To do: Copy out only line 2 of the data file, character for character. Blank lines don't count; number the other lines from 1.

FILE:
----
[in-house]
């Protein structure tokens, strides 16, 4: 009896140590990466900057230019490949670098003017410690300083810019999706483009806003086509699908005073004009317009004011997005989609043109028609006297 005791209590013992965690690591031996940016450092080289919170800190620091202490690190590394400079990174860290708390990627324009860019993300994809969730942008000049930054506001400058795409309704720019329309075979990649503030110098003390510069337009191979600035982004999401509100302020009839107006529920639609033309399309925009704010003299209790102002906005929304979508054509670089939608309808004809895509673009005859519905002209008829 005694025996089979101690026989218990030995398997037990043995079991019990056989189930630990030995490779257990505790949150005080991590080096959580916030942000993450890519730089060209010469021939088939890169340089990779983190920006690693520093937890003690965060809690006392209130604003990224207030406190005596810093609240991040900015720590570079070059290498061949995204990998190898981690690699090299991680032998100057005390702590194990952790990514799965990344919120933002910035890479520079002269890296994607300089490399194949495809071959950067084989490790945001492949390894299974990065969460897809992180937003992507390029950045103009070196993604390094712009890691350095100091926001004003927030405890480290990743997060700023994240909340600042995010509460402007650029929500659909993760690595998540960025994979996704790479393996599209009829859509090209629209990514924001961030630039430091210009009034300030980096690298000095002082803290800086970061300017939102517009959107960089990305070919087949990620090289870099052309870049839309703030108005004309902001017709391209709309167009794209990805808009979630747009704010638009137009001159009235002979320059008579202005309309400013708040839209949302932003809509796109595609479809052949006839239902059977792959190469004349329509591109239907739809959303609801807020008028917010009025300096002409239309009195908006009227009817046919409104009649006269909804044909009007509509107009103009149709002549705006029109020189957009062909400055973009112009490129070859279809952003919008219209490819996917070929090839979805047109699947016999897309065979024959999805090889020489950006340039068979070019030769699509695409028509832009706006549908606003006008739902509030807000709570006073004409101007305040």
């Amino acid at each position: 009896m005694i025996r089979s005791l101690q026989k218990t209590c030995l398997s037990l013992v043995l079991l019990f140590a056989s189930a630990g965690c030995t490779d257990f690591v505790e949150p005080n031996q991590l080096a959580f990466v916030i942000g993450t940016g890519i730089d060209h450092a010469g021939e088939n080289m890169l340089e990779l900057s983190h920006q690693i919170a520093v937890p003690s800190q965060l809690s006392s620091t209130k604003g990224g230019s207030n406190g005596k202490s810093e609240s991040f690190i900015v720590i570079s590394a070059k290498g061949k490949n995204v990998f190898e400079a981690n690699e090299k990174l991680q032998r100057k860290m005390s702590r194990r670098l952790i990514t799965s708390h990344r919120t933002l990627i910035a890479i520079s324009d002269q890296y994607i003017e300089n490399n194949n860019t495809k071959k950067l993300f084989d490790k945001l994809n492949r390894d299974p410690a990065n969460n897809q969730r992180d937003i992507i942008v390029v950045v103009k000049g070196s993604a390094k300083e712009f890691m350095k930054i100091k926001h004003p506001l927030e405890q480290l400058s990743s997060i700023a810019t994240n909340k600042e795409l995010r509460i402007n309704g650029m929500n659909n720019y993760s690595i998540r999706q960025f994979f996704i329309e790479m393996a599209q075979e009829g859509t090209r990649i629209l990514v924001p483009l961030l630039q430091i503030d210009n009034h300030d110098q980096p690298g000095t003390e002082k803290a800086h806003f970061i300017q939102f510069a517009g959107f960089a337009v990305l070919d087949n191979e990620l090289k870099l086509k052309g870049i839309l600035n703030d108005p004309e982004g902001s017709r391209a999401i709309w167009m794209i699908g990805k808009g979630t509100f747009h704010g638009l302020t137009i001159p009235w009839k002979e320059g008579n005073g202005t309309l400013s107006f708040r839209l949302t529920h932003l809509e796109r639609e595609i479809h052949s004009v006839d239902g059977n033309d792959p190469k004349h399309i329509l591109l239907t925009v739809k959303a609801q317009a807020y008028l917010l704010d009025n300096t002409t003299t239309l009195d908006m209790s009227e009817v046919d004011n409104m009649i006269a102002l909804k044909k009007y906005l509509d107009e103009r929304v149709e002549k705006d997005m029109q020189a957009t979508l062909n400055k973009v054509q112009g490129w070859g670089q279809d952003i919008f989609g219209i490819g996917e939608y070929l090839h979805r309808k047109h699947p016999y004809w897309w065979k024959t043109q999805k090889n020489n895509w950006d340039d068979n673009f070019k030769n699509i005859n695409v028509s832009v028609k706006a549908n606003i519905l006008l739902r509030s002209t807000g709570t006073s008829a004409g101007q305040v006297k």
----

């Protein structure tokens, strides 16, 4: 009896140590990466900057230019490949670098003017410690300083810019999706483009806003086509699908005073004009317009004011997005989609043109028609006297 005791209590013992965690690591031996940016450092080289919170800190620091202490690190590394400079990174860290708390990627324009860019993300994809969730942008000049930054506001400058795409309704720019329309075979990649503030110098003390510069337009191979600035982004999401509100302020009839107006529920639609033309399309925009704010003299209790102002906005929304979508054509670089939608309808004809895509673009005859519905002209008829 005694025996089979101690026989218990030995398997037990043995079991019990056989189930630990030995490779257990505790949150005080991590080096959580916030942000993450890519730089060209010469021939088939890169340089990779983190920006690693520093937890003690965060809690006392209130604003990224207030406190005596810093609240991040900015720590570079070059290498061949995204990998190898981690690699090299991680032998100057005390702590194990952790990514799965990344919120933002910035890479520079002269890296994607300089490399194949495809071959950067084989490790945001492949390894299974990065969460897809992180937003992507390029950045103009070196993604390094712009890691350095100091926001004003927030405890480290990743997060700023994240909340600042995010509460402007650029929500659909993760690595998540960025994979996704790479393996599209009829859509090209629209990514924001961030630039430091210009009034300030980096690298000095002082803290800086970061300017939102517009959107960089990305070919087949990620090289870099052309870049839309703030108005004309902001017709391209709309167009794209990805808009979630747009704010638009137009001159009235002979320059008579202005309309400013708040839209949302932003809509796109595609479809052949006839239902059977792959190469004349329509591109239907739809959303609801807020008028917010009025300096002409239309009195908006009227009817046919409104009649006269909804044909009007509509107009103009149709002549705006029109020189957009062909400055973009112009490129070859279809952003919008219209490819996917070929090839979805047109699947016999897309065979024959999805090889020489950006340039068979070019030769699509695409028509832009706006549908606003006008739902509030807000709570006073004409101007305040």